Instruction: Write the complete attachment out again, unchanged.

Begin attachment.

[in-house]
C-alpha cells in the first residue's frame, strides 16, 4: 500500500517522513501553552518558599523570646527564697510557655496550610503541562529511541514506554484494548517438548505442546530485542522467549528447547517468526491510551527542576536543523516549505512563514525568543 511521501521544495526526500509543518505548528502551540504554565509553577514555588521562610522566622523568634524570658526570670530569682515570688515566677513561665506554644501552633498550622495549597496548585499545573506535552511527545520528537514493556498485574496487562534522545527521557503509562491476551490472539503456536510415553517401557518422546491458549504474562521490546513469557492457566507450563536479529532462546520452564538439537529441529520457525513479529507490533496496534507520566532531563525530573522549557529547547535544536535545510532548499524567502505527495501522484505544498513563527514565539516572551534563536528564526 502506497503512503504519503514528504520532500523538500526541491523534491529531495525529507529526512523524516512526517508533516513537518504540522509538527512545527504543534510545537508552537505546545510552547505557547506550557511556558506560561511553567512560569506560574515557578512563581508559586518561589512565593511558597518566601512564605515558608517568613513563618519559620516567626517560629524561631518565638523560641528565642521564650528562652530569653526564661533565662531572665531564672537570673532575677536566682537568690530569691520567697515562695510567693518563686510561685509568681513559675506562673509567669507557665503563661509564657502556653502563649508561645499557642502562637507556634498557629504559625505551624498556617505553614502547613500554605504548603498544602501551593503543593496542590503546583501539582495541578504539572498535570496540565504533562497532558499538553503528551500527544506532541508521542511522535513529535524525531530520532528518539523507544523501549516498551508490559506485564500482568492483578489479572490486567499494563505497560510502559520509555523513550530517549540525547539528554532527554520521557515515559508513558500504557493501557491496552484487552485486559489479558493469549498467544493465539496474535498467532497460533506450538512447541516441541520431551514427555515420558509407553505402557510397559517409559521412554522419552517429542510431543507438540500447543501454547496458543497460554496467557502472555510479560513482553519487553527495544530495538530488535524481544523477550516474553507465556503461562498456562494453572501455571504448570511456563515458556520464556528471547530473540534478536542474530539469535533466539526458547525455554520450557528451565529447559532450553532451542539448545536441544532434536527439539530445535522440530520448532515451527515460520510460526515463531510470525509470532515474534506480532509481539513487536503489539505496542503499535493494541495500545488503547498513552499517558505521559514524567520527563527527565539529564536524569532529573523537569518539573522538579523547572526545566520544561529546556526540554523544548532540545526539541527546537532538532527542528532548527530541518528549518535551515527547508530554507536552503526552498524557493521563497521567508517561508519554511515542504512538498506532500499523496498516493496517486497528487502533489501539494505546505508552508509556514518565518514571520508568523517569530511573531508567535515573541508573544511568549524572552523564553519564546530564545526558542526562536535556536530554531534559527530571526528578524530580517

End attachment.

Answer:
[in-house]
C-alpha cells in the first residue's frame, strides 16, 4: 500500500517522513501553552518558599523570646527564697510557655496550610503541562529511541514506554484494548517438548505442546530485542522467549528447547517468526491510551527542576536543523516549505512563514525568543 511521501521544495526526500509543518505548528502551540504554565509553577514555588521562610522566622523568634524570658526570670530569682515570688515566677513561665506554644501552633498550622495549597496548585499545573506535552511527545520528537514493556498485574496487562534522545527521557503509562491476551490472539503456536510415553517401557518422546491458549504474562521490546513469557492457566507450563536479529532462546520452564538439537529441529520457525513479529507490533496496534507520566532531563525530573522549557529547547535544536535545510532548499524567502505527495501522484505544498513563527514565539516572551534563536528564526 502506497503512503504519503514528504520532500523538500526541491523534491529531495525529507529526512523524516512526517508533516513537518504540522509538527512545527504543534510545537508552537505546545510552547505557547506550557511556558506560561511553567512560569506560574515557578512563581508559586518561589512565593511558597518566601512564605515558608517568613513563618519559620516567626517560629524561631518565638523560641528565642521564650528562652530569653526564661533565662531572665531564672537570673532575677536566682537568690530569691520567697515562695510567693518563686510561685509568681513559675506562673509567669507557665503563661509564657502556653502563649508561645499557642502562637507556634498557629504559625505551624498556617505553614502547613500554605504548603498544602501551593503543593496542590503546583501539582495541578504539572498535570496540565504533562497532558499538553503528551500527544506532541508521542511522535513529535524525531530520532528518539523507544523501549516498551508490559506485564500482568492483578489479572490486567499494563505497560510502559520509555523513550530517549540525547539528554532527554520521557515515559508513558500504557493501557491496552484487552485486559489479558493469549498467544493465539496474535498467532497460533506450538512447541516441541520431551514427555515420558509407553505402557510397559517409559521412554522419552517429542510431543507438540500447543501454547496458543497460554496467557502472555510479560513482553519487553527495544530495538530488535524481544523477550516474553507465556503461562498456562494453572501455571504448570511456563515458556520464556528471547530473540534478536542474530539469535533466539526458547525455554520450557528451565529447559532450553532451542539448545536441544532434536527439539530445535522440530520448532515451527515460520510460526515463531510470525509470532515474534506480532509481539513487536503489539505496542503499535493494541495500545488503547498513552499517558505521559514524567520527563527527565539529564536524569532529573523537569518539573522538579523547572526545566520544561529546556526540554523544548532540545526539541527546537532538532527542528532548527530541518528549518535551515527547508530554507536552503526552498524557493521563497521567508517561508519554511515542504512538498506532500499523496498516493496517486497528487502533489501539494505546505508552508509556514518565518514571520508568523517569530511573531508567535515573541508573544511568549524572552523564553519564546530564545526558542526562536535556536530554531534559527530571526528578524530580517